So this book functions as an opinion. Only those with experience of what Berry writes about could judge the truth of what he writes -- and that seriously limit
's the book's use and appeal.


There Is an Anger that Moves shows more interest in poetry. Miller is in dialogue with modernism, specifically the New York school, bringing Jamaica along to make poems with a spin.

The New York ease and wit makes these poems fun to read. They often reminded me of the recent John Ash, another poet bringing New York style to less glitzy places. Take, for example, part of 'The silent things':

     I am giving up on prophecy. I tried,
     but there were no earthquakes at the end
     of my sentences, or hurricanes
     in my vowels; not one knee weakened
     at the sound of my warnings,
     and there was no ash, no gnashing
     of teeth, or sombre bells. After everything
     Jamaica is still Jamaica, the city
     still a city of pulpits big as skyscrapers
     and every prophecy a billboard,
     large but inconsequential.
     so I'm giving up; it isn't worth it.

There's the camp first sentence, flippant, prosy, vaguely blasphemous and self-centred. There's the rich structure: 'I tried', two words, broken at the line, of a sentence that takes six lines to complete. There are the references to writing. There are the truisms ('Jamaica is still Jamaica') and the chat ('After everything'). There's the metaphor, complete with explanation for the stupid or lazy: 'every prophecy a billboard, / large but inconsequential'.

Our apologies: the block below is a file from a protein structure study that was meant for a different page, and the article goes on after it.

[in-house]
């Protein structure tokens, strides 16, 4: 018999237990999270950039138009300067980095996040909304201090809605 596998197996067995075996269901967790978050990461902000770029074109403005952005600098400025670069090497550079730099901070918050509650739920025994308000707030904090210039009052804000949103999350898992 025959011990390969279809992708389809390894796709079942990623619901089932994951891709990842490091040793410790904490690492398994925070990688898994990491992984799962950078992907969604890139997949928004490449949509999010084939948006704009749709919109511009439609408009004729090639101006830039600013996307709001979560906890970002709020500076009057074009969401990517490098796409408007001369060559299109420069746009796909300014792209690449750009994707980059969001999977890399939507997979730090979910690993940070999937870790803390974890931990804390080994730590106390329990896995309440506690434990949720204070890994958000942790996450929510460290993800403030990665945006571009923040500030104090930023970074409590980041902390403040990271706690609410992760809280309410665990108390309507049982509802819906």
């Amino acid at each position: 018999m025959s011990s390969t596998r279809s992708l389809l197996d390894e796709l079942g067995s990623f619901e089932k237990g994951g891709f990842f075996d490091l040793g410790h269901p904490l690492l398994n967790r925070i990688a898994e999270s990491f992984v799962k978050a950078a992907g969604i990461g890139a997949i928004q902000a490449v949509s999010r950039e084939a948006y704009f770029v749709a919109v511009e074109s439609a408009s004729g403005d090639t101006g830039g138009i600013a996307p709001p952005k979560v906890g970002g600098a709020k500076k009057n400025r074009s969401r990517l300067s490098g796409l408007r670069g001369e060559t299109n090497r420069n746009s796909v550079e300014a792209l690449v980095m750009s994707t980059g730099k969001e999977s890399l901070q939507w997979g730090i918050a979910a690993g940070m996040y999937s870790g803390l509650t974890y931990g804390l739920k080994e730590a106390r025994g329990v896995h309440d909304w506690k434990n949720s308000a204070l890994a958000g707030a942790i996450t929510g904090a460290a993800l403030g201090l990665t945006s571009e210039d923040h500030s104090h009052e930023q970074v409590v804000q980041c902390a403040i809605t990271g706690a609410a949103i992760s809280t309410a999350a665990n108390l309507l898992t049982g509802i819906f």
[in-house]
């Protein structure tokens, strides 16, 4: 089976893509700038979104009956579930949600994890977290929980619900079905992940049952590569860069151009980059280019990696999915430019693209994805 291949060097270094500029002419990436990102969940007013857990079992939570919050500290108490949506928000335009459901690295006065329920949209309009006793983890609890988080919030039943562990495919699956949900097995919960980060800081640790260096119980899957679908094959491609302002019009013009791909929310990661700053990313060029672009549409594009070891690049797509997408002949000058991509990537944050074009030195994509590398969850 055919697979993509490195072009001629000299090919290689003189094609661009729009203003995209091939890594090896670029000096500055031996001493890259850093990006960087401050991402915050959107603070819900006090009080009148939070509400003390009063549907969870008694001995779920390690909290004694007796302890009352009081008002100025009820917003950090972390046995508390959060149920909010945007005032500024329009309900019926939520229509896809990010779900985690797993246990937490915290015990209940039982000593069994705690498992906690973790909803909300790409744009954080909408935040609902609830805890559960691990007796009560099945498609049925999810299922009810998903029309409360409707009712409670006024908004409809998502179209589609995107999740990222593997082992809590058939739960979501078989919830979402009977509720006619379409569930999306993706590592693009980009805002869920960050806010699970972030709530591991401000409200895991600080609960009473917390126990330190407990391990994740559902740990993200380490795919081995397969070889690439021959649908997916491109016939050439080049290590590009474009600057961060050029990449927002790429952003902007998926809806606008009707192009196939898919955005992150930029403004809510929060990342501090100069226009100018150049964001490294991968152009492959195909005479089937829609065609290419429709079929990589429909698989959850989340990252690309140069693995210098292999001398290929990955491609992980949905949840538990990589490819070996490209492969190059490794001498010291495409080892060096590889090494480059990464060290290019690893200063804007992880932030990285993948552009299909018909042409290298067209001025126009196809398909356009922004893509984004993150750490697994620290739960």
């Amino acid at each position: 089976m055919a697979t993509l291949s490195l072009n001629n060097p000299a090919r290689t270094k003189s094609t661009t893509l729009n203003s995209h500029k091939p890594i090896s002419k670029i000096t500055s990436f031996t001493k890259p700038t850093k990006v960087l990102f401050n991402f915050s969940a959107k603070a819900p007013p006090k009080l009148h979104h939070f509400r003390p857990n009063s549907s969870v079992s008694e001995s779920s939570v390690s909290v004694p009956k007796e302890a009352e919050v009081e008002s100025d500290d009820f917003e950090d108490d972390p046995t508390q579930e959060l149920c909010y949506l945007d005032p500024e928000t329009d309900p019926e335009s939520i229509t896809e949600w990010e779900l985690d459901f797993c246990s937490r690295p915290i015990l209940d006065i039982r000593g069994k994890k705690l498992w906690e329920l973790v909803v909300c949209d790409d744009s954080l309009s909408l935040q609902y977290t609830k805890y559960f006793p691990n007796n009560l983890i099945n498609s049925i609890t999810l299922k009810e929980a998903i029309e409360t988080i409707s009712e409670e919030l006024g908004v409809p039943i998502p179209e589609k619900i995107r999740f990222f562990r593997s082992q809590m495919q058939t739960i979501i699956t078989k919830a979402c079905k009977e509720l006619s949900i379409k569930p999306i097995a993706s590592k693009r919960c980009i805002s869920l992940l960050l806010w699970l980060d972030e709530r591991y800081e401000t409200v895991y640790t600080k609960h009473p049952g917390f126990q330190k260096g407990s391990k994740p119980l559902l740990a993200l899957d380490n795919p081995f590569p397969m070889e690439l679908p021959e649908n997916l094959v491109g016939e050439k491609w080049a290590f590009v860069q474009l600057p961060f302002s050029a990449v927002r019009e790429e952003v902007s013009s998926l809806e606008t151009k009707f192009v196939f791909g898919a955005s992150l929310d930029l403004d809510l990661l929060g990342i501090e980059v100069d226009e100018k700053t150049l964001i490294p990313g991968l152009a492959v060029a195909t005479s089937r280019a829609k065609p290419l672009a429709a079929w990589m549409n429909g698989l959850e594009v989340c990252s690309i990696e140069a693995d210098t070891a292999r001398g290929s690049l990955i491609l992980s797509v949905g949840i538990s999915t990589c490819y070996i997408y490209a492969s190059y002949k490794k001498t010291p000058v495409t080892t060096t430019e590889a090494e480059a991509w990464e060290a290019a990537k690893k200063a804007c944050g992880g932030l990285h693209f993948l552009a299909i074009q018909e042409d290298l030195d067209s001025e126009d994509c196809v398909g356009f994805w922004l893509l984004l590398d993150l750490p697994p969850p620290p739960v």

The book is as well structured as the poems. The six sections are very different from one another: compare the previous poem, from section III, with the sober poems of section IV: 'Borders are jagged; every island is proof. / Straight lines on a map are decisions / made by men who knew nothing'. And individual poems connect with each other, meaning that there is feeling of a whole: in section I, all poems begin, 'In this country'). I'll give you one called 'A whole song to the colour orange':

     In this country, you realise sipping cocoa
     was luxury back home -- as if bones
     ever needed thawing there. In this new country
     you sing songs to tea, to kettles, radiators and all forms
     of exhaust. A whole song to the colour orange.
     But mostly, you Hosanna
     to sheep and wool: to knitted scarves,
     sweaters and socks. All praise any coat
     of any colour. All praise the sheared lamb.

This is wonderful because there is no orange in the poem, apart from the title and identical third sentence, which, without subject or verb, hardly seems to belong in the poem and is unclear. Indeed, it seems to occur in the middle of the previous sentence, which resumes with 'But'. As a result, it is the most memorable part, subjecting the rest of the poem to it. (Gilbert Sorrentino does similar things in The Orangery
, a collection where each poem contains orange). This is a tidy place to end -- by saying that, having no limits on the material or tone allowed into the poems keeps them vital. Miller writes from his background, but not only about it.

              Thomas White 2008